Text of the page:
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The Big Short Movie Review

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The first ever movie review on the True Condos Podcast! The Big Short is a movie about the events leading up to the real estate and economic crash in the USA in 2008. In this podcast, and through the lense of The Big Short movie, Andrew la Fleur looks at why the crash happened, how it happened, and the biggest question: could it happen here (in Canada)?

Click Here for Episode Transcript

Welcome to the True Condos podcast with Andrew la Fleur, the place to get the truth on the Toronto condo market and condo investing in Toronto.

Hi, welcome back to the show. Once again, Andrew la Fleur, and thanks for listening to this podcast. We’re going to be doing something a little bit different today on the podcast. For the first time ever, I am going to do a movie review. That’s right, we are now reviewing movies at the True Condos podcast. Well, you might ask are you reviewing a movie. What does that have to do with real estate investing? Well, yeah, there’s not too many movies that are out there that are about real estate or real estate investing, so we’ve never done this before for that simple reason.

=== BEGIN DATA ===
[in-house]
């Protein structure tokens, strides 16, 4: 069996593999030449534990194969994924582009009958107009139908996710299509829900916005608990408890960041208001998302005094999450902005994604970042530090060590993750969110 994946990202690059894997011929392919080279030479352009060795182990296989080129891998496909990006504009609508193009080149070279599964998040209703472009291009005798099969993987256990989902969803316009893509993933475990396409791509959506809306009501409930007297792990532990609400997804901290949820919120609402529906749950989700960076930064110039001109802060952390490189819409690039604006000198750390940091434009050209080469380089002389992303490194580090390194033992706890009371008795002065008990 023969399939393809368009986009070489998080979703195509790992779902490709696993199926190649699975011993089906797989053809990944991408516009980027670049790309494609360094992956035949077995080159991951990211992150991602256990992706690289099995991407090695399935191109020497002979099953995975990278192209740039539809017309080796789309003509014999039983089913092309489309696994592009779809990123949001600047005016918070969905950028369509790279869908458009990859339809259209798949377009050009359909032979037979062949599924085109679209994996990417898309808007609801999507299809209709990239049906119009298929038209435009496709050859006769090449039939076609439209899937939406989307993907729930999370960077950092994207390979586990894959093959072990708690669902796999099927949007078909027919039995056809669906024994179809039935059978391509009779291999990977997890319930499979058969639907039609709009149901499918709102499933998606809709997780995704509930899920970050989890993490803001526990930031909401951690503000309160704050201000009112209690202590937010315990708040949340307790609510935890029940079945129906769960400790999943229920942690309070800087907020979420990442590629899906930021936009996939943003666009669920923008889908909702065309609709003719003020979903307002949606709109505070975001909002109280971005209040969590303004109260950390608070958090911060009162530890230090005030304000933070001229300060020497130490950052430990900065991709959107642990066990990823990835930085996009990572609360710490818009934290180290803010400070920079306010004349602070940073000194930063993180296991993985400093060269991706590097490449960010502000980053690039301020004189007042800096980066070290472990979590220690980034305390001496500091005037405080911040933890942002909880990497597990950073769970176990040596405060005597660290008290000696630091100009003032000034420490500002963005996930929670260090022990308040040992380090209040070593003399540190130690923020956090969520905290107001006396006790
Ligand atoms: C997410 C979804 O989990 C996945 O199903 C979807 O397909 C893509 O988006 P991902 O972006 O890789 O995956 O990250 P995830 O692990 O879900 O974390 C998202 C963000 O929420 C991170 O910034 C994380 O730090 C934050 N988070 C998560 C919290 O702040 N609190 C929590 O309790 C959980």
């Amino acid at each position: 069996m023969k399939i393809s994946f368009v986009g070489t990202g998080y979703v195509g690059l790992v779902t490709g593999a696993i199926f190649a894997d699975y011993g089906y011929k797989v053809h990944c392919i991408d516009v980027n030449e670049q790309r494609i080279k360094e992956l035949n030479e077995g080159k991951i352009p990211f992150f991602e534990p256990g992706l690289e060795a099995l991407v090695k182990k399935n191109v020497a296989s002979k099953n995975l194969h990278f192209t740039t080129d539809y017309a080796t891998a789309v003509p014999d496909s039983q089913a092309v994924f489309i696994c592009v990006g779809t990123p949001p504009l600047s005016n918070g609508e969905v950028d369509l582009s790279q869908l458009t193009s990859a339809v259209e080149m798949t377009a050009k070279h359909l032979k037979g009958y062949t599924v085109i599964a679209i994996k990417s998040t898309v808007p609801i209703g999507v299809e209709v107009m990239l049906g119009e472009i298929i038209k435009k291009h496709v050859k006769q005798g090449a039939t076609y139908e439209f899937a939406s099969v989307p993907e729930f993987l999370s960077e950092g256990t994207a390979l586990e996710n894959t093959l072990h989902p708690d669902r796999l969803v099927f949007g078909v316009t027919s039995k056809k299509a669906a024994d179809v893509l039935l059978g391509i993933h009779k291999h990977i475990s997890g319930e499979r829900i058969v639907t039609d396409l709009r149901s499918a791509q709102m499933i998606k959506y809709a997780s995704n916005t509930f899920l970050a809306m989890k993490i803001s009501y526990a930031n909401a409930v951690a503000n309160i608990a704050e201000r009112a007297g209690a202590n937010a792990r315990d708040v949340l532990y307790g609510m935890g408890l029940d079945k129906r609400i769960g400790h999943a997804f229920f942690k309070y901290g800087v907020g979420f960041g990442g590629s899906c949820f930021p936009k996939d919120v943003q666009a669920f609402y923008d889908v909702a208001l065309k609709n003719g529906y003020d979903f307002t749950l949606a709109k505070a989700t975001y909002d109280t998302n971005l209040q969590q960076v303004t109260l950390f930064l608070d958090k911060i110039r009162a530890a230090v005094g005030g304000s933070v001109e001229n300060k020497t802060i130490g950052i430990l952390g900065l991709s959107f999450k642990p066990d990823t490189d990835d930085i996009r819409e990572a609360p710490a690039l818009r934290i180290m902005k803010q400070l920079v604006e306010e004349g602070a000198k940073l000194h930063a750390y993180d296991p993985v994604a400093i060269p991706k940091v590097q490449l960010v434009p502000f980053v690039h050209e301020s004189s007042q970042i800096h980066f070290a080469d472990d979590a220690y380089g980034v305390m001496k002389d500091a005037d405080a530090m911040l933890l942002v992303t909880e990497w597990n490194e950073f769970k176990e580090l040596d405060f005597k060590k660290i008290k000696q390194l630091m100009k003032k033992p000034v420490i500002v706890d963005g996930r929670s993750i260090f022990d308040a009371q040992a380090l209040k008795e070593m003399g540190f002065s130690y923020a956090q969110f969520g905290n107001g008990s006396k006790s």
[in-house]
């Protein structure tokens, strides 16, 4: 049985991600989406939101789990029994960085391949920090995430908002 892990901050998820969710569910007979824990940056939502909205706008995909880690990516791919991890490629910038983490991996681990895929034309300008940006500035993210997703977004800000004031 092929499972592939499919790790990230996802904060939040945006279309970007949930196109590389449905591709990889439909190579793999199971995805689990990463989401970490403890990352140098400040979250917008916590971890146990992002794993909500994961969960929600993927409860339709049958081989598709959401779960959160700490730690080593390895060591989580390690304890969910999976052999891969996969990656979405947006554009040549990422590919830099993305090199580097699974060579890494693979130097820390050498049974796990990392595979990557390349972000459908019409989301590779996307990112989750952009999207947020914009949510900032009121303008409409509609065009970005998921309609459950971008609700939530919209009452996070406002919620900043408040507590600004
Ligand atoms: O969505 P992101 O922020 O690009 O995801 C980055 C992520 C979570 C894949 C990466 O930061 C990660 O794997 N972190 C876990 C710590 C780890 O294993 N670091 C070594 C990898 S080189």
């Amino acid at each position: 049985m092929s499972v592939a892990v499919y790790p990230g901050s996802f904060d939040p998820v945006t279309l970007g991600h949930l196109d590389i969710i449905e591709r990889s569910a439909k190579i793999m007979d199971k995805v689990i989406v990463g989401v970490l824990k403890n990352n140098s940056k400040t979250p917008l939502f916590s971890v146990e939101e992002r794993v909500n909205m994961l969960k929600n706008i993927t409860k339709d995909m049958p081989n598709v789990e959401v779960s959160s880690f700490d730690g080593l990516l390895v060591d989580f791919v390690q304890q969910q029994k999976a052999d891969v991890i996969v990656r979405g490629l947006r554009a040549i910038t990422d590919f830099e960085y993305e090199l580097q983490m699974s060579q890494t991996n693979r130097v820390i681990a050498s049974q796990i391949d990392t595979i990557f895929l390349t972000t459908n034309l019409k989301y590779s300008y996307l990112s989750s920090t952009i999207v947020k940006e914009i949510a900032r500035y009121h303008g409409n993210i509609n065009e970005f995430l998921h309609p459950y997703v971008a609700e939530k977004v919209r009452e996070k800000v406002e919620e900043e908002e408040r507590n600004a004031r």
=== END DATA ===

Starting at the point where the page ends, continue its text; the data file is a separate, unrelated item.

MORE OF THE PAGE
There’s a great movie that’s just come out recently. I had a chance to watch it. I definitely recommend anybody who’s a real estate investor to check this movie out. It is called “The Big Short.” You might have heard of it. It’s getting a lot of Oscar buzz this time of year as the award season’s coming up for Hollywood, and it has a rock star cast, Steve Carell, Ryan Gosling, Brad Pitt, Christian Bale, just an unbelievable cast. Very well-acted, great story-telling, well-directed, great script. People are saying Steve Carell, and especially and Christian Bale, are possibly up for some big awards this year for their acting jobs there. A great, great movie. You definitely want to check it out. It’s called “The Big Short.”